Rome was the capital of the Empire that covered most of the known world. In that way, Rome could truly be called the ends of the earth.
Thus the outline of the book itself shows the Apostles restoring the ideal Davidic kingdom in Jerusalem, in Judea and Samaria, and to the ends of the earth, following the mandate of Christ himself at the beginning of the book (see Acts 1:8).
In fact, the book itself on a large scale, like Jesus’ commission, is a map of the ideal Davidic kingdom, now coming to life in the spread of the Church.
As soon as Jesus gives his last orders to the disciples, He is "lifted up" into heaven (see Acts 1:9). As Mark tells us, He is enthroned "at the right hand of God" (see Mark 16:19, and compare Acts 7:55-56).
Luke shows us the divine enthronement of Jesus with an instantly recognizable image: "a cloud took him from their sight" (see Acts 1:9). Throughout the Bible, a cloud is the visible sign of God’s presence, hiding the blinding glory of divinity (see, for example, Exodus 13:21, Exodus 16:10, Exodus 40:34, Leviticus 16:2, Numbers 11:25, Isaiah 19:1, Matthew 17:5).
The vision reminds us in particular of the "Son of Man" in Daniel, who is carried to the Ancient One on a cloud (see Daniel 7:13).
Like God the Father, Jesus - God the Son - is now hidden from sight by a cloud. But the heavenly Kingdom has not disappeared from the earth. On the contrary, it is only beginning.
If the true Davidic kingdom was to be restored, that would have to mean all twelve tribes, the descendants of the sons of Jacob (see Genesis 49), united under the King of Israel.
That was what the prophets had foretold: Judah (the tribe that had been loyal to the sons of David) and Ephraim (the prophets’ name for Israel, the kingdom of the northern tribes) would be united again under the Son of David (see, for example, Ezekiel 37:15-28).
We remember from the previous lesson how Jesus had given His Apostles "thrones" from which they would judge the twelve tribes of Israel (see Luke 22:30), echoing the description of Jerusalem at peace in Psalm 122: the tribes all gathered together to give thanks to the Lord, and above them "the thrones of the house of David" (see Psalm 122:4-5).
Peter told the rest that it was necessary for them to have another "witness" to carry on in Judas’s place (see Acts 1:21-22), quoting two psalms that curse the enemies of God (see Acts 1:20; the quotations are from Psalm 69:26 and Psalm 109:8).
Matthias was chosen, and from that point on he was numbered among the Twelve (see Acts 1:23-26).
Twelve tribes, twelve thrones: it was necessary to establish the Kingdom properly from the beginning.
The Twelve thus took their positions as the King’s ministers. Just as David and his successors had had ministers to sit on thrones and judge the people (see, for example, 1 Kings 4:1-19, and compare Psalm 122:4-5), so Jesus, the ideal Davidic King, would have His ministers.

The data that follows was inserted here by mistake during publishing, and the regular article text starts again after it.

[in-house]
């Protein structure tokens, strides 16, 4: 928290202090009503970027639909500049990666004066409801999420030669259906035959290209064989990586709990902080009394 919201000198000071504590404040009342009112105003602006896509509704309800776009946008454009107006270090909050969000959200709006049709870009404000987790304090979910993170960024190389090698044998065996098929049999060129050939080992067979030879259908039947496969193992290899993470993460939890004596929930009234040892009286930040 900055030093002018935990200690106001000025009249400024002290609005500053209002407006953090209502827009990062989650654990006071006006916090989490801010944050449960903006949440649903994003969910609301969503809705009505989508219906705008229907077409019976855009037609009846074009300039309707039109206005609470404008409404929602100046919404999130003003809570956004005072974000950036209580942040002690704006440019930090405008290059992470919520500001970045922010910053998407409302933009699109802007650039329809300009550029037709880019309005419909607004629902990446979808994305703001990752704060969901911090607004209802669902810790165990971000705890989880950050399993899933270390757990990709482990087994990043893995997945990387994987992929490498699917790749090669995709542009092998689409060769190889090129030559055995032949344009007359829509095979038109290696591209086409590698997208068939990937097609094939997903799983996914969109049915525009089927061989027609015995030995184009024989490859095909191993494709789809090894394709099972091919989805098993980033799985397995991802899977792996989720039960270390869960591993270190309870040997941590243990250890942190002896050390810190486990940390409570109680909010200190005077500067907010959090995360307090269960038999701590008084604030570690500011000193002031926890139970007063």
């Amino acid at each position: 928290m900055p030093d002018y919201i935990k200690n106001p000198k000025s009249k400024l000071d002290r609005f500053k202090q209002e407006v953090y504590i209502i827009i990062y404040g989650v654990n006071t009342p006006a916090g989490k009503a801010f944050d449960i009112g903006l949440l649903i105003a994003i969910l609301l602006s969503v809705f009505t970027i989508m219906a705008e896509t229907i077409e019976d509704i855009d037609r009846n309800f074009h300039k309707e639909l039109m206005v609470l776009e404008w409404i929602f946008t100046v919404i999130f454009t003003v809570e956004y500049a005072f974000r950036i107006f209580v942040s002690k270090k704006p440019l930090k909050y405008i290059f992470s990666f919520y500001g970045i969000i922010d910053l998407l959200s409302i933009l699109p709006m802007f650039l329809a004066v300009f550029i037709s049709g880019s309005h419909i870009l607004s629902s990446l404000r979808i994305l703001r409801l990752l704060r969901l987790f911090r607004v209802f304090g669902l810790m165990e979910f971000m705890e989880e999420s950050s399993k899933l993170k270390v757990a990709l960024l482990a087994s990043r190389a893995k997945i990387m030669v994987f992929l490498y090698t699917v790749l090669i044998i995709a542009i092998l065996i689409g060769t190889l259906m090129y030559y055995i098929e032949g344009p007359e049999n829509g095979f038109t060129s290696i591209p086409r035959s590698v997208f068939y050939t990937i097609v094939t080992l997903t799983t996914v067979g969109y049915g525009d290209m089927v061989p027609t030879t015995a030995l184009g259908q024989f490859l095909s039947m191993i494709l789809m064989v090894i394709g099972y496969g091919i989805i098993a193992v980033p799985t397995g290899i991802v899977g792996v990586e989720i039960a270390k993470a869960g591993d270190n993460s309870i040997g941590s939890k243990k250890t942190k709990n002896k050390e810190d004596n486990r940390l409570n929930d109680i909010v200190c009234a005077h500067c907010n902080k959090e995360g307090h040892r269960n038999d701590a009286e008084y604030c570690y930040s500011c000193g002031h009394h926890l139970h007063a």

And just as in the original Davidic kingdom, one of those ministers would be the leader of the rest.
David had Joab (see 1 Chronicles 11:6), and every one of his successors had what we today would call a prime minister.
Following that pattern, we see that Jesus, too, had a prime minister.
As soon as He told His disciples that they would sit on thrones to judge the twelve tribes of Israel (see Luke 22:28-30), Jesus turned to Simon Peter and told him that he must strengthen the others (see Luke 22:31-32).
Peter was the "Rock" (which is what the name Peter means) on which Jesus had promised to build His Church (see Matthew 16:18).
All the Apostles were Jesus’ ministers, but Simon Peter was the prime minister.
Now we see Peter exercising that authority. It is Peter who announces to the Twelve and the rest of the church in Jerusalem that Judas must be replaced (see Acts 1:15-22), and his decision is accepted without debate (see Acts 1:23-28).
We see him acting as the unquestioned leader at Pentecost, too, when he speaks for all the Apostles in front of the astonished crowds (see Acts 2:14).
Peter speaks for them again before the leaders of the people and the priests (see Acts 4:8). He exercises a healing power like Christ’s (see Acts 3:1-12), pronounces God’s judgment on Anananias and Sapphira (see Acts 5:1-11), and gains such a reputation that people line up just to be touched by his shadow (see Acts 5:15).
Finally, it is Peter whose word determines the whole future course of the Kingdom on earth. When some converted Pharisees have argued that Christians are bound by the whole law (see Acts 15:5), Peter is the one who interprets the will of God for the rest of the Apostles (see Acts 15:7-11).
James, summarizing the decision of the Apostles, refers to Amos’s prophecy about the fallen hut, in which the restoration of the Davidic kingdom comes about so that the rest of the world may also come to God (see Acts 15:14-18).
A kingdom that includes "the rest of humanity" is what God had promised through the Prophets, and the mission of the Church is to be the fulfillment of that promise.
Luke leaves us in no doubt whatsoever: Peter has taken over as leader of the Twelve, just as Jesus had ordained. He interprets the will of God, and he decides the course of the whole Church.
But Peter is only the first among the ministers of the Kingdom. Jesus, as Peter himself will tell us, is still the King.
At Pentecost, Peter’s address to the crowd had one central message: the kingdom promised to David had finally arrived, with Jesus Christ as the King.
Now David, Peter argued, is dead and buried, and everyone knows where his tomb is (see Acts 2:29).
Therefore, David could not have been speaking about himself. Instead, as a prophet, he foresaw the coming of Christ, who would rise from the dead and sit on the throne of David (see Acts 2:30-31). Christ sits at the right hand of God, just as David had prophesied (see Acts 2:33-34).